Remembering his roots
Fassel acknowledges former college coach Sherbeck
POLSON, Mont. (AP) -- When he was a scrappy junior college quarterback, yearning for someone to show confidence in him, Hal Sherbeck was there.
When he was stuck in a sales job he hated after college, adrift without football, Hal Sherbeck was there.
When he was fired from his first head coaching job, doubting his ability or desire to ever make his mark, Hal Sherbeck was there.
And when he reached the pinnacle of his career on Jan. 14, guiding the New York Giants to the Super Bowl with a stunning 41-0 NFC Championship victory against the Minnesota Vikings, Jim Fassel picked up a phone in the locker room and dialed a house on the west shore of Flathead Lake in far-off Montana. Because he knew Hal Sherbeck would be there.
The 72-year-old Sherbeck, a Big Sandy, Mont., native who starred for the Montana Grizzlies and guided Missoula County High School to three state football championships, had cried tears of joy, watching the game in his den. He watched as Fassell, drenched in Gatorade, was carried in triumph on the shoulders of the Giants.
Then the phone rang and a familiar voice was on the other end of the line, cutting through the background sounds of celebration at Giants Stadium.
"It's all thanks to you, coach," Jim Fassel said, acknowledging the debt of a lifetime. "Think you can make it to the Super Bowl?"
Hal Sherbeck found it difficult to speak, his throat was so choked up. But he managed to say yes, he'd be there.
Bill Walsh once said everything changes for a coach once he reaches the Super Bowl, just as, inevitably, things change for everyone in his orbit.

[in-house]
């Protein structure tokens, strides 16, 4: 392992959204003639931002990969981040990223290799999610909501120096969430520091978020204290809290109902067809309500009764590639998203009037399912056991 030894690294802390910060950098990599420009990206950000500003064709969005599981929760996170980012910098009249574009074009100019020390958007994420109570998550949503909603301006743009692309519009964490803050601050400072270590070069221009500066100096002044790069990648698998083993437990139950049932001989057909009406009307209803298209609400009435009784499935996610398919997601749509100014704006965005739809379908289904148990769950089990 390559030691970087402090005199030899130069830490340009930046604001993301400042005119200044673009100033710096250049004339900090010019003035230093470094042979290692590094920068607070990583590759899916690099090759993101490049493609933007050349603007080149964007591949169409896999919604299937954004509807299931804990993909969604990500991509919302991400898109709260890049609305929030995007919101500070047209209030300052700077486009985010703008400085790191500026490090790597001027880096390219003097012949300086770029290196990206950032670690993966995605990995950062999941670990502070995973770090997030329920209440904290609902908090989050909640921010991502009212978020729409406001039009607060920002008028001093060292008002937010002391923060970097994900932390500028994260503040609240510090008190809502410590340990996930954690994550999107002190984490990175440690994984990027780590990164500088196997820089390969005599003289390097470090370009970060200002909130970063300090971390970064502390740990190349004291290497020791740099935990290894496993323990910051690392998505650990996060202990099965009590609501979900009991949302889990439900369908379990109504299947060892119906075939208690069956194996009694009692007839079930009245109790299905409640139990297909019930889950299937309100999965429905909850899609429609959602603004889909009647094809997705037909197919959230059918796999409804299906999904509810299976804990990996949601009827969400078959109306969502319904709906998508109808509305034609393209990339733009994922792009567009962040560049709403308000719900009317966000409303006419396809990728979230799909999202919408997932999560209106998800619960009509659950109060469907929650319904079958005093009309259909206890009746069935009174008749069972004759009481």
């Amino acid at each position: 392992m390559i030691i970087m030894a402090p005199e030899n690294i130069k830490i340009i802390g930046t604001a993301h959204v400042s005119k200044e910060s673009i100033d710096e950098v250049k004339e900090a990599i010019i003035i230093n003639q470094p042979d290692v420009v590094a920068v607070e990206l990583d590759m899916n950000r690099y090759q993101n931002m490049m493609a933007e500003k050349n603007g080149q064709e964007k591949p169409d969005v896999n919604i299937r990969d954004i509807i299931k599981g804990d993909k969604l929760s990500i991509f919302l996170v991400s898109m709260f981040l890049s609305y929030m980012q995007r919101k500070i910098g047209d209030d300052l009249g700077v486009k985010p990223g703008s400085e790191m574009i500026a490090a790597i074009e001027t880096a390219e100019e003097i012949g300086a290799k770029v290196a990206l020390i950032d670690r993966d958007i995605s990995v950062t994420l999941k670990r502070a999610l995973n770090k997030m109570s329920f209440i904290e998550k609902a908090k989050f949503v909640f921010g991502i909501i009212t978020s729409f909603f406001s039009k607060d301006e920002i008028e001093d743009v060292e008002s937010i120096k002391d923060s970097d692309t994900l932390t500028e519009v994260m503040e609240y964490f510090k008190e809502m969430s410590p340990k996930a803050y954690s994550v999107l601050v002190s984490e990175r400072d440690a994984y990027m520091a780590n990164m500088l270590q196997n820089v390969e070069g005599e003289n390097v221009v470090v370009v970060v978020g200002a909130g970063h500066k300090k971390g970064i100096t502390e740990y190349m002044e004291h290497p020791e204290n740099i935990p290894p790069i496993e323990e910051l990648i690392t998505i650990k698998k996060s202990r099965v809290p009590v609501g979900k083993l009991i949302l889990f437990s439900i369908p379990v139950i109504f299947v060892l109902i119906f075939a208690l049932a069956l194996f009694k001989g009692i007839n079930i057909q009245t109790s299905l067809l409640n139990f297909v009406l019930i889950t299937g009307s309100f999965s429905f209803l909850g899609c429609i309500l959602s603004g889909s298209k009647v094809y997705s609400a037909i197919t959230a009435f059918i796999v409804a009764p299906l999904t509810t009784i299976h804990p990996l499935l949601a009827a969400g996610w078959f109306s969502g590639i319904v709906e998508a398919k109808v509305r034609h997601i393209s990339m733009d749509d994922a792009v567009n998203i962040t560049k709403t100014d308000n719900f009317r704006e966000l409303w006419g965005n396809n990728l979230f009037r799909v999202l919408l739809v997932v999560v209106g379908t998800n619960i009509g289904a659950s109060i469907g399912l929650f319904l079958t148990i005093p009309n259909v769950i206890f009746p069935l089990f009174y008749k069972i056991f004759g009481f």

So it is for Hal and Donna Sherbeck, whose Polson phone number has found its way into the hands of sportswriters from New York to Florida.
"I guess after 50 years I'm being discovered," Sherbeck said with a laugh.
A coaching lifer, Sherbeck found a secure home at Fullerton (Calif.) College, just outside Los Angeles, where he became the winningest junior college coach in the nation. He built a 241-71-8 record in 31 seasons from 1961-91. His players included Fassel; Brig Owens, a defensive mainstay on George Allen's Washington Redskins teams; and longtime NFL quarterback Steve DeBerg.
Fassel played on Sherbeck's 1967 national championship team. In the summer, he was listed eighth out of nine quarterbacks on the depth chart. But he worked his way up the list and at the end of the regular season, in a showdown against unbeaten Orange Coast College, Sherbeck decided, after watching Fassel in warm-ups, to give the young man his chance.
"I called Jim over just before we went out on the field to tell him he was starting," Sherbeck recalled. "All he said was: 'Thank you. You won't be sorry.'"
Fassel passed for four touchdowns and more than 300 yards in a 41-0 victory.
As Sherbeck sat in his den last weekend, watching Giants quarterback Kerry Collins post similarly dazzling numbers in another 41-0 victory, time seemed suspended.
"All I could think was Kerry Collins looked just like his coach, like a young Jim Fassel," Sherbeck said.
Fassel never forgot another lesson from that 1967 season. When told that he could only dress 60 of his 100 players for the title game, Sherbeck threatened to forfeit. The game officials relented, and Fassel learned how players will respond for a coach who fights for them.